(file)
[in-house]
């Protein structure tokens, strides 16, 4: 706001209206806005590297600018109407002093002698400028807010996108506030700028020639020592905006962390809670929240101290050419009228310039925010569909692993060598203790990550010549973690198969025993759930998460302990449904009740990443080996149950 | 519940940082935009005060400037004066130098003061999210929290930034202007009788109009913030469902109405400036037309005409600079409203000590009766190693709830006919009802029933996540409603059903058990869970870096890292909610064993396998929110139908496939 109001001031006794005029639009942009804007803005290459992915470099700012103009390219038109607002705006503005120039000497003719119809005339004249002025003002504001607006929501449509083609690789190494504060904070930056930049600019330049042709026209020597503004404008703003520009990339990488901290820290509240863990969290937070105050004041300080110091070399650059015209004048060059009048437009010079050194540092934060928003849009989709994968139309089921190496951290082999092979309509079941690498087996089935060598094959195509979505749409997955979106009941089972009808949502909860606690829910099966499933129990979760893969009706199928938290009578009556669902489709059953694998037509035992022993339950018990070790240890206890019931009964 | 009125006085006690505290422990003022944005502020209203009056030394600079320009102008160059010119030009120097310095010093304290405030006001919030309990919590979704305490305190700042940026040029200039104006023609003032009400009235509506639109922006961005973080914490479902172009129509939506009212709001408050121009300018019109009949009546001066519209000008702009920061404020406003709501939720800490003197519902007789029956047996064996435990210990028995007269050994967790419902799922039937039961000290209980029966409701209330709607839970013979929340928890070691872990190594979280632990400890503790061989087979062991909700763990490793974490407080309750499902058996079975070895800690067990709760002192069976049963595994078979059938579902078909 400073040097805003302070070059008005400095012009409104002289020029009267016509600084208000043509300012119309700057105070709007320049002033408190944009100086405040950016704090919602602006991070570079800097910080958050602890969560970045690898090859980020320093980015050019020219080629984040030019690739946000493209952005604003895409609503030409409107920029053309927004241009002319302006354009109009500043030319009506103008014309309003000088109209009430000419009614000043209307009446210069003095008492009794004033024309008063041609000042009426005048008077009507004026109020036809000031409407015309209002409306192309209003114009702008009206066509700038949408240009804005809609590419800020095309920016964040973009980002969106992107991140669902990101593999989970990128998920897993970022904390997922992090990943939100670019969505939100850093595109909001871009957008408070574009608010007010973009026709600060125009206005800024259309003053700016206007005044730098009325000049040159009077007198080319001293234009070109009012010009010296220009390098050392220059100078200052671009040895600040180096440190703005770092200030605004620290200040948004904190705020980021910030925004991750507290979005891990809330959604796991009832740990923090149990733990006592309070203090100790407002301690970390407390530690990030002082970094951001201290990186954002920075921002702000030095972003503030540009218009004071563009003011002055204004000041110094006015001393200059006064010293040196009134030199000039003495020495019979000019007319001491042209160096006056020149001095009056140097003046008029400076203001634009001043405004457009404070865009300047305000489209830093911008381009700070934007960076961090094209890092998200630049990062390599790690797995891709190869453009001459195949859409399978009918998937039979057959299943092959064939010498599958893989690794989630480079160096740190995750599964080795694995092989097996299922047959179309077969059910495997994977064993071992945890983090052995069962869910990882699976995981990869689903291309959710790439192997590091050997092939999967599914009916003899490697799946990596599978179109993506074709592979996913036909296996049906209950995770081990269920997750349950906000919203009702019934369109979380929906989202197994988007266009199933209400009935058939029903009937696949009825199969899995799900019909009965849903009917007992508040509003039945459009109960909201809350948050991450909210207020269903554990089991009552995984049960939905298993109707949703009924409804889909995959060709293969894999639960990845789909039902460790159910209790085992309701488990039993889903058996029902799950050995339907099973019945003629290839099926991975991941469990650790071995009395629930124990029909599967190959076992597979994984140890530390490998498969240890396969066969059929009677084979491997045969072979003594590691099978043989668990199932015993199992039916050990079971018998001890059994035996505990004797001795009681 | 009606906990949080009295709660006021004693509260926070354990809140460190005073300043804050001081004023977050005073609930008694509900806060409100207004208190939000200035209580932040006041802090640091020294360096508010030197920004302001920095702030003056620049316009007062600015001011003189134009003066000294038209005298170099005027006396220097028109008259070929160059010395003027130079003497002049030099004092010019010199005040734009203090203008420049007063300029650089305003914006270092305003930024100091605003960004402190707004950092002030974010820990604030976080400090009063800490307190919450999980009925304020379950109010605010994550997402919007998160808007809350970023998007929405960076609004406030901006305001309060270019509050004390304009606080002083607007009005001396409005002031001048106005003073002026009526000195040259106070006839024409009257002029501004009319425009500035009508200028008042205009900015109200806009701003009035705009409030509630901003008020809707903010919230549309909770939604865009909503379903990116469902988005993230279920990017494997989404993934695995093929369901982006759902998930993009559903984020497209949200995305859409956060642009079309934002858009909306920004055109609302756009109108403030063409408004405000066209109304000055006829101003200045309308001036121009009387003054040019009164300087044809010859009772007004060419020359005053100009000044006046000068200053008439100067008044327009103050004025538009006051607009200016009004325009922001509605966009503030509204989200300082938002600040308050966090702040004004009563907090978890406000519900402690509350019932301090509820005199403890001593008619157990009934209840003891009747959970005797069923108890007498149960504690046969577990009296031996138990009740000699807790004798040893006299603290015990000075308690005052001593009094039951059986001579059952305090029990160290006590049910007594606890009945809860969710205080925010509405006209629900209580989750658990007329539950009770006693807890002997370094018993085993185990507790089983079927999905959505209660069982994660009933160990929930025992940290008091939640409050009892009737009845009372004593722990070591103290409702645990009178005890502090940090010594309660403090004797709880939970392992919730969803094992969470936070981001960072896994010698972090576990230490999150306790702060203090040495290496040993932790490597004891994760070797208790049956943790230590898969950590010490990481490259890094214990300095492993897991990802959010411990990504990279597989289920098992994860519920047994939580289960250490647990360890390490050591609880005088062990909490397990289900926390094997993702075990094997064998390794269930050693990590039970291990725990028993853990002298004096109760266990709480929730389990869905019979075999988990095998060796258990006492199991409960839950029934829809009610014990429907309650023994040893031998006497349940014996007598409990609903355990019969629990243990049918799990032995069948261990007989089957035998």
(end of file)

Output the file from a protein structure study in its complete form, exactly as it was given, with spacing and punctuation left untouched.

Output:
[in-house]
């Protein structure tokens, strides 16, 4: 706001209206806005590297600018109407002093002698400028807010996108506030700028020639020592905006962390809670929240101290050419009228310039925010569909692993060598203790990550010549973690198969025993759930998460302990449904009740990443080996149950 | 519940940082935009005060400037004066130098003061999210929290930034202007009788109009913030469902109405400036037309005409600079409203000590009766190693709830006919009802029933996540409603059903058990869970870096890292909610064993396998929110139908496939 109001001031006794005029639009942009804007803005290459992915470099700012103009390219038109607002705006503005120039000497003719119809005339004249002025003002504001607006929501449509083609690789190494504060904070930056930049600019330049042709026209020597503004404008703003520009990339990488901290820290509240863990969290937070105050004041300080110091070399650059015209004048060059009048437009010079050194540092934060928003849009989709994968139309089921190496951290082999092979309509079941690498087996089935060598094959195509979505749409997955979106009941089972009808949502909860606690829910099966499933129990979760893969009706199928938290009578009556669902489709059953694998037509035992022993339950018990070790240890206890019931009964 | 009125006085006690505290422990003022944005502020209203009056030394600079320009102008160059010119030009120097310095010093304290405030006001919030309990919590979704305490305190700042940026040029200039104006023609003032009400009235509506639109922006961005973080914490479902172009129509939506009212709001408050121009300018019109009949009546001066519209000008702009920061404020406003709501939720800490003197519902007789029956047996064996435990210990028995007269050994967790419902799922039937039961000290209980029966409701209330709607839970013979929340928890070691872990190594979280632990400890503790061989087979062991909700763990490793974490407080309750499902058996079975070895800690067990709760002192069976049963595994078979059938579902078909 400073040097805003302070070059008005400095012009409104002289020029009267016509600084208000043509300012119309700057105070709007320049002033408190944009100086405040950016704090919602602006991070570079800097910080958050602890969560970045690898090859980020320093980015050019020219080629984040030019690739946000493209952005604003895409609503030409409107920029053309927004241009002319302006354009109009500043030319009506103008014309309003000088109209009430000419009614000043209307009446210069003095008492009794004033024309008063041609000042009426005048008077009507004026109020036809000031409407015309209002409306192309209003114009702008009206066509700038949408240009804005809609590419800020095309920016964040973009980002969106992107991140669902990101593999989970990128998920897993970022904390997922992090990943939100670019969505939100850093595109909001871009957008408070574009608010007010973009026709600060125009206005800024259309003053700016206007005044730098009325000049040159009077007198080319001293234009070109009012010009010296220009390098050392220059100078200052671009040895600040180096440190703005770092200030605004620290200040948004904190705020980021910030925004991750507290979005891990809330959604796991009832740990923090149990733990006592309070203090100790407002301690970390407390530690990030002082970094951001201290990186954002920075921002702000030095972003503030540009218009004071563009003011002055204004000041110094006015001393200059006064010293040196009134030199000039003495020495019979000019007319001491042209160096006056020149001095009056140097003046008029400076203001634009001043405004457009404070865009300047305000489209830093911008381009700070934007960076961090094209890092998200630049990062390599790690797995891709190869453009001459195949859409399978009918998937039979057959299943092959064939010498599958893989690794989630480079160096740190995750599964080795694995092989097996299922047959179309077969059910495997994977064993071992945890983090052995069962869910990882699976995981990869689903291309959710790439192997590091050997092939999967599914009916003899490697799946990596599978179109993506074709592979996913036909296996049906209950995770081990269920997750349950906000919203009702019934369109979380929906989202197994988007266009199933209400009935058939029903009937696949009825199969899995799900019909009965849903009917007992508040509003039945459009109960909201809350948050991450909210207020269903554990089991009552995984049960939905298993109707949703009924409804889909995959060709293969894999639960990845789909039902460790159910209790085992309701488990039993889903058996029902799950050995339907099973019945003629290839099926991975991941469990650790071995009395629930124990029909599967190959076992597979994984140890530390490998498969240890396969066969059929009677084979491997045969072979003594590691099978043989668990199932015993199992039916050990079971018998001890059994035996505990004797001795009681 | 009606906990949080009295709660006021004693509260926070354990809140460190005073300043804050001081004023977050005073609930008694509900806060409100207004208190939000200035209580932040006041802090640091020294360096508010030197920004302001920095702030003056620049316009007062600015001011003189134009003066000294038209005298170099005027006396220097028109008259070929160059010395003027130079003497002049030099004092010019010199005040734009203090203008420049007063300029650089305003914006270092305003930024100091605003960004402190707004950092002030974010820990604030976080400090009063800490307190919450999980009925304020379950109010605010994550997402919007998160808007809350970023998007929405960076609004406030901006305001309060270019509050004390304009606080002083607007009005001396409005002031001048106005003073002026009526000195040259106070006839024409009257002029501004009319425009500035009508200028008042205009900015109200806009701003009035705009409030509630901003008020809707903010919230549309909770939604865009909503379903990116469902988005993230279920990017494997989404993934695995093929369901982006759902998930993009559903984020497209949200995305859409956060642009079309934002858009909306920004055109609302756009109108403030063409408004405000066209109304000055006829101003200045309308001036121009009387003054040019009164300087044809010859009772007004060419020359005053100009000044006046000068200053008439100067008044327009103050004025538009006051607009200016009004325009922001509605966009503030509204989200300082938002600040308050966090702040004004009563907090978890406000519900402690509350019932301090509820005199403890001593008619157990009934209840003891009747959970005797069923108890007498149960504690046969577990009296031996138990009740000699807790004798040893006299603290015990000075308690005052001593009094039951059986001579059952305090029990160290006590049910007594606890009945809860969710205080925010509405006209629900209580989750658990007329539950009770006693807890002997370094018993085993185990507790089983079927999905959505209660069982994660009933160990929930025992940290008091939640409050009892009737009845009372004593722990070591103290409702645990009178005890502090940090010594309660403090004797709880939970392992919730969803094992969470936070981001960072896994010698972090576990230490999150306790702060203090040495290496040993932790490597004891994760070797208790049956943790230590898969950590010490990481490259890094214990300095492993897991990802959010411990990504990279597989289920098992994860519920047994939580289960250490647990360890390490050591609880005088062990909490397990289900926390094997993702075990094997064998390794269930050693990590039970291990725990028993853990002298004096109760266990709480929730389990869905019979075999988990095998060796258990006492199991409960839950029934829809009610014990429907309650023994040893031998006497349940014996007598409990609903355990019969629990243990049918799990032995069948261990007989089957035998």